Tuesday, 3 May 2011

Leslie Beck reveals top foods to fight inflammation

A couple of weeks ago, Leslie Beck talked about inflammation. This is something I fight every day and am always looking for more information about it.

Leslie Beck reveals top foods to fight inflammation
Inflammation is the new buzzword among health experts. Canada AM's registered dietician Leslie explains what it is, what foods cause it, and what foods can actually fight inflammation in the body.

Leslie Beck, Canada AM nutrition expert
Date: Wed. Mar. 30 2011 9:09 AM ET

What exactly do we mean by inflammation?
Inflammation is a normal -- and much needed -- body process. It's the response of your immune system working to heal wounds and fight infection. We wouldn't survive without some inflammation. But when that healing process isn't turned off, problems arise.

When we talk about inflammation and disease we're talking about chronic, low grade, ongoing release of inflammatory chemicals in the body that can lead to serious damage. Inflammation is now recognized as a major determinant of many age-related diseases including heart disease, stroke, Alzheimer's, type 2 diabetes and metabolic syndrome.

Inflammation is fueled by a number of factors including cigarette smoking, lack of sleep, high blood pressure, high blood sugar, abdominal obesity and a poor diet.
What foods cause inflammation?

Steak, sausages, eggs, a loaf of white bread, white bagels, cookies, chocolate bars, a can of regular Coke, a side of French fries.

Most people eat too many foods like these that promote inflammation and not enough foods that suppress it.
In general, a diet high in refined, processed foods and animal products causes the body to generate inflammatory compounds. Too much meat, too much sugar and sweets and too many refined (white) carbohydrates. A steady intake of trans fats, found in many deep fried foods and commercial bakery products, also creates inflammation.

What foods fight inflammation then?
Salmon filet, a can of salmon, kale (for garnish), fish oil capsules (not fish LIVER oil), flax oil, ground flax seed, salba seeds, walnuts and canola oil.

Does fish oil help?
Yes, it does. In fact, there are a number of anti-inflammatory foods that help subdue inflammation in the body by promoting the production of anti-inflammatory immune compounds.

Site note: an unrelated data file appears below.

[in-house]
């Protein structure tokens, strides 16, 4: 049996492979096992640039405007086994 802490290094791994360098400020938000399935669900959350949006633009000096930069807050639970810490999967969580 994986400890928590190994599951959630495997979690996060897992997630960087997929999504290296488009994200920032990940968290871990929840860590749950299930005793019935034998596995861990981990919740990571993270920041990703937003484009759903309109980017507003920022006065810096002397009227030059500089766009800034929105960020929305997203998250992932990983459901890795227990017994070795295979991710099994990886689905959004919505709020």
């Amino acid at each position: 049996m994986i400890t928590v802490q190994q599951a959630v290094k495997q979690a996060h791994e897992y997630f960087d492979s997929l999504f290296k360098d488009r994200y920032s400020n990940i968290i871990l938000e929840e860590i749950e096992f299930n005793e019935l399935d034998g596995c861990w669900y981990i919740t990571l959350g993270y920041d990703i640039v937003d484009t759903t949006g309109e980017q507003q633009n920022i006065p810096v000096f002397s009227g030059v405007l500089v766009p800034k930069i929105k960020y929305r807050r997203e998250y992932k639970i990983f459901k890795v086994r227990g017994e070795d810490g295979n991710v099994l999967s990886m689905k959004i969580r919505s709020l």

The omega-3 fatty acids in fish, called DHA and EPA, have strong anti-inflammatory effects in the body. To increase your intake aim to eat 6 to 12 ounces of oily fish per week. The best sources of these omega-3 fatty acids include salmon, herring, anchovy, mackerel and sablefish (e.g. black cod). These fish are also low in mercury.

If you don't like fish, consider taking a fish oil supplement. Look for at least 500 or 600 milligrams of DHA and EPA (combined) per capsule. Liquid fish oils provide more per teaspoon.

But there is one other omega-3 fat that has anti-inflammatory effects; it's called alpha-linolenic acid or ALA. Women require 1.1 grams of ALA per day and men need 1.6 grams. The best sources include flax oil (1 teaspoon = 2.4 grams ALA), ground flaxseed (1 tablespoon = 1.6 grams), salba seeds (2 tablespoons = 2.5 grams), walnuts (14 halves = 2.5 grams) and canola oil (1 tablespoon = 1.3 grams).

What other foods are anti-inflammatory?
Almonds, cashews, peanuts, blueberries, Brazil nuts, strawberries, cherries, red grapes, oranges x 2, broccoli, red onion, yellow onion, green tea and firm tofu.

You'll also want to add nuts to your diet. The anti-inflammatory properties of nuts are attributed to their polyunsaturated fat, magnesium and antioxidant content. Include one ounce of nuts in your daily diet. Substitute nuts for less healthy snacks like cookies, candy, soft drinks, and refined starchy foods. One ounce of nuts isn't that large -- you'll need to count out 8 Brazil nuts, 18 cashews, 14 walnut halves, 24 almonds or 28 peanuts.

Flavonoid-rich foods also are anti-inflammatory. Flavonoids are natural compounds found in fruit and vegetables. The best sources are berries, cherries, red grapes, apples, citrus fruit, broccoli, kale and onions. Other good sources include green and black tea, dark chocolate, soybeans, edamame and tofu.
Do any supplements help?

Vitamin D supplement, 1000 IU.

Besides a fish oil supplement, vitamin D is a good choice. Among its many roles, vitamin D has anti-inflammatory effects in the body. In fact, research has shown that vitamin D deficiency is associated with higher levels of inflammation in adults.

Current vitamin D recommendations range from 600 to 2000 IU per day. In the fall and winter, when the sun isn't strong enough to produce vitamin D in the skin, Canadians are advised to supplement with 1000 to 2000 IU vitamin D per day. The safe upper daily limit is 4000 IU per day

Leslie Beck Canada AM

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